I was becoming increasingly nervous about visiting Venezuela, since every single person who heard about my plan to visit the country was extremely discouraging; some people bluntly told me I was pretty stupid to go.
So instead of showing up without a plan like I usually do, I actually booked a hotel in advance, which I thought was pretty smart. Until I arrived there and found out the place had been permanently closed for years.
I started scrambling for an alternative and realized I should probably also find a rental car to help me move around more freely. It wasn’t straightforward to get a car on Margarita Island, but eventually managed to find a clunky little Chevy for $40/day.
Driving around Venezuela reminded me of Baghdad a bit. The traffic lights are just a suggestion and street signs are almost nonexistent. I picked up a hitchhiker who helped me understand why drivers were sometimes honking at me randomly: I was going the wrong way on one-way streets.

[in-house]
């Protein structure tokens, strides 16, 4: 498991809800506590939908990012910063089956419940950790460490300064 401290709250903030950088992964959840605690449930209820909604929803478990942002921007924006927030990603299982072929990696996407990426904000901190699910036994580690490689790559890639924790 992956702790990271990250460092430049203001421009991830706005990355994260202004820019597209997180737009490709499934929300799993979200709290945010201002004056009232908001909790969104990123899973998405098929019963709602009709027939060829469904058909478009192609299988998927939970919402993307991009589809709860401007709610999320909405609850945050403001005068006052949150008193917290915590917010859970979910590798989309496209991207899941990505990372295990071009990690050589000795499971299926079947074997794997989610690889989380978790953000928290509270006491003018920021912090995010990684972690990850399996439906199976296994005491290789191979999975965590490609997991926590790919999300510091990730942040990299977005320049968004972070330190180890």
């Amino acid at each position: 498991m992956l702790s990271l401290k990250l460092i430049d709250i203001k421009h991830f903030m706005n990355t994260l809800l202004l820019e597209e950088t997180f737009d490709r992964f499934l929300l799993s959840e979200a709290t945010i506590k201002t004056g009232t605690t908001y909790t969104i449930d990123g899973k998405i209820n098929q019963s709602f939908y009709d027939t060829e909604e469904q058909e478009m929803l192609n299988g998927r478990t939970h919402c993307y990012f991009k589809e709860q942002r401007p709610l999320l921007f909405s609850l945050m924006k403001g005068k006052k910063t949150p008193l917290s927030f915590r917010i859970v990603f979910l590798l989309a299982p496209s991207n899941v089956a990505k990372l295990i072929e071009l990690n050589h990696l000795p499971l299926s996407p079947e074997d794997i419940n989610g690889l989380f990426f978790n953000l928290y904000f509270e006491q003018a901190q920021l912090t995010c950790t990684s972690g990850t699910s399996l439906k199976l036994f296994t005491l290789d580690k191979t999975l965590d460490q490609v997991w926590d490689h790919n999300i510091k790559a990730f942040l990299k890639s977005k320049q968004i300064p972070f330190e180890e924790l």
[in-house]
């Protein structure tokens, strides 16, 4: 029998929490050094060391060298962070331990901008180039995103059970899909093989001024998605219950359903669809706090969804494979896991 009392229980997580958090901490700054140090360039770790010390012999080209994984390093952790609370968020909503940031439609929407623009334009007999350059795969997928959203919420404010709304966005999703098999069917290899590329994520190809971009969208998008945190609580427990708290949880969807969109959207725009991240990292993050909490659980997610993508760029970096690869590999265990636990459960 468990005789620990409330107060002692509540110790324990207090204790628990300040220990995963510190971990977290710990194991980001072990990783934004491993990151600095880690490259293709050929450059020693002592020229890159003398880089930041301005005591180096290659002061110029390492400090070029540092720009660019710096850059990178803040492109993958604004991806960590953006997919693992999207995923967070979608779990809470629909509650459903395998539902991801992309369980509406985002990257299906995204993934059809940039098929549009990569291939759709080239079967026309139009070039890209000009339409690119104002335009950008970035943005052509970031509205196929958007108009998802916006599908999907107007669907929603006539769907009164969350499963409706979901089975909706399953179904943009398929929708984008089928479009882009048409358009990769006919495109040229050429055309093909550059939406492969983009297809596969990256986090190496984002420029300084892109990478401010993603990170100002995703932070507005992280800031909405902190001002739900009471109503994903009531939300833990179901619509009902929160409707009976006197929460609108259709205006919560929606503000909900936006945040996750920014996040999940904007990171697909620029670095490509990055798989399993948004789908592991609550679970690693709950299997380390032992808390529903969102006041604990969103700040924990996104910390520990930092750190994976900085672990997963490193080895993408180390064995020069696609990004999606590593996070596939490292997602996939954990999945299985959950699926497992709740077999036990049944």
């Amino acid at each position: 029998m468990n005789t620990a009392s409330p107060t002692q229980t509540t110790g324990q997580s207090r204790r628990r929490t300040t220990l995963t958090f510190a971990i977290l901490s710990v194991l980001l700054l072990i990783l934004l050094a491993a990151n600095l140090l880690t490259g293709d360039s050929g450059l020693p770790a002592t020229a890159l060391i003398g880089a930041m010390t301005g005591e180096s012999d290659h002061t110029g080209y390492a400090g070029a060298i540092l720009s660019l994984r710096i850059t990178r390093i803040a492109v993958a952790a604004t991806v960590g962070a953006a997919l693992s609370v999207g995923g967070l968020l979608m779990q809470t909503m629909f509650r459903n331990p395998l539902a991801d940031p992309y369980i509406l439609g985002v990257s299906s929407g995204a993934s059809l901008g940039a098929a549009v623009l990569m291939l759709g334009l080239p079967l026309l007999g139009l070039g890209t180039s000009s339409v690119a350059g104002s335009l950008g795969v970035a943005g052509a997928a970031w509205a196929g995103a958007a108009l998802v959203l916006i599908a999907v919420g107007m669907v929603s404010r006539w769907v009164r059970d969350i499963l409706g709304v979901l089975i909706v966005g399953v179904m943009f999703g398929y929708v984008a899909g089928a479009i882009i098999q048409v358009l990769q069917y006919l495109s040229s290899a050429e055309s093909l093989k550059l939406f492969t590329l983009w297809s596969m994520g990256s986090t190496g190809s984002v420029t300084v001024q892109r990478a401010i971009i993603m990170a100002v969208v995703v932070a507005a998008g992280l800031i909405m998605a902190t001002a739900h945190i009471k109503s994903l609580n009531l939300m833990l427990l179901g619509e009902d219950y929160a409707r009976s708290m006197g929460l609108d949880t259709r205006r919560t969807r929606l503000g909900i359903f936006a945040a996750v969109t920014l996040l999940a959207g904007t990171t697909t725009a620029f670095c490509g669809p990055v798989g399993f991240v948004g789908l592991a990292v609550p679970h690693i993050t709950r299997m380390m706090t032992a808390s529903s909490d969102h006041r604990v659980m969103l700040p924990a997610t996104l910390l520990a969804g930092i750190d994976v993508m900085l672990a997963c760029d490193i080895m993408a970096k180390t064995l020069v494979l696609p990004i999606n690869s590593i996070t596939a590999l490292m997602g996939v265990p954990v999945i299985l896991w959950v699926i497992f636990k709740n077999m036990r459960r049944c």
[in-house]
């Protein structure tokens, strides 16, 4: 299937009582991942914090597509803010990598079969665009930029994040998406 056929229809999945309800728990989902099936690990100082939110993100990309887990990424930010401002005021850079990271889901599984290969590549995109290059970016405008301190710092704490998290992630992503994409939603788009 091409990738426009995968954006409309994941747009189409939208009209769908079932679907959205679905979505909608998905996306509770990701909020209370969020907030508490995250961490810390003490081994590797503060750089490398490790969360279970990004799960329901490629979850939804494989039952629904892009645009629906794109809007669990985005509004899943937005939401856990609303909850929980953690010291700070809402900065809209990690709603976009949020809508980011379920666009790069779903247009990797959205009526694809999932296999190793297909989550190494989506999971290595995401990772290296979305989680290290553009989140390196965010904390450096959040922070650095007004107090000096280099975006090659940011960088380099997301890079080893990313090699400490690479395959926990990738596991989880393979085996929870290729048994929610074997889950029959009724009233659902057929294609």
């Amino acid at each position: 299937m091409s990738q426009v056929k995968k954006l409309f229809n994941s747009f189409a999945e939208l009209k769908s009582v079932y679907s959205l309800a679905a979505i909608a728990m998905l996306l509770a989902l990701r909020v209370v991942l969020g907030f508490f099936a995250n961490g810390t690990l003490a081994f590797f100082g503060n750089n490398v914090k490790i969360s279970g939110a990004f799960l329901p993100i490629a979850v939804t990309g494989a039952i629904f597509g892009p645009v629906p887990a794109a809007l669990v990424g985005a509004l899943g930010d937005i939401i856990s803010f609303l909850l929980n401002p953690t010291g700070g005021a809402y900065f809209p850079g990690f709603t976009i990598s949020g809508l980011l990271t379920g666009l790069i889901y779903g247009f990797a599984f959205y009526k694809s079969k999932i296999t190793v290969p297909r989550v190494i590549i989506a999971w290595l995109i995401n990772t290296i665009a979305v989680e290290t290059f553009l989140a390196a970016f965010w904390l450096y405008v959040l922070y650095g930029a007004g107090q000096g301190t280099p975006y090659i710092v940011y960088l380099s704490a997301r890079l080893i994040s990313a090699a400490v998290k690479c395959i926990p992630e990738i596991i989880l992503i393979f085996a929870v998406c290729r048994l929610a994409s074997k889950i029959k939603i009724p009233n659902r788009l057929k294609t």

But the car was most useful when I came back to the $10 room I’d booked in a pinch and realized it didn’t have water or power, which I thought I could live. But then I woke up in the middle of the night startled by the little insects crawling all over my body.
So I ditched the room and went searching for a safe spot to park my car so I could sleep in it. I figured the safest area in town was the mayor’s house, a building surrounded by guards and situated next to a police station. So I drove my car there and got to enjoy the mayor’s security detail for the night while I slept peacefully.
That wasn’t too bad as I woke up to this amazing unobstructed view of the sun rising above the horizon, something I’ve always wanted to see!
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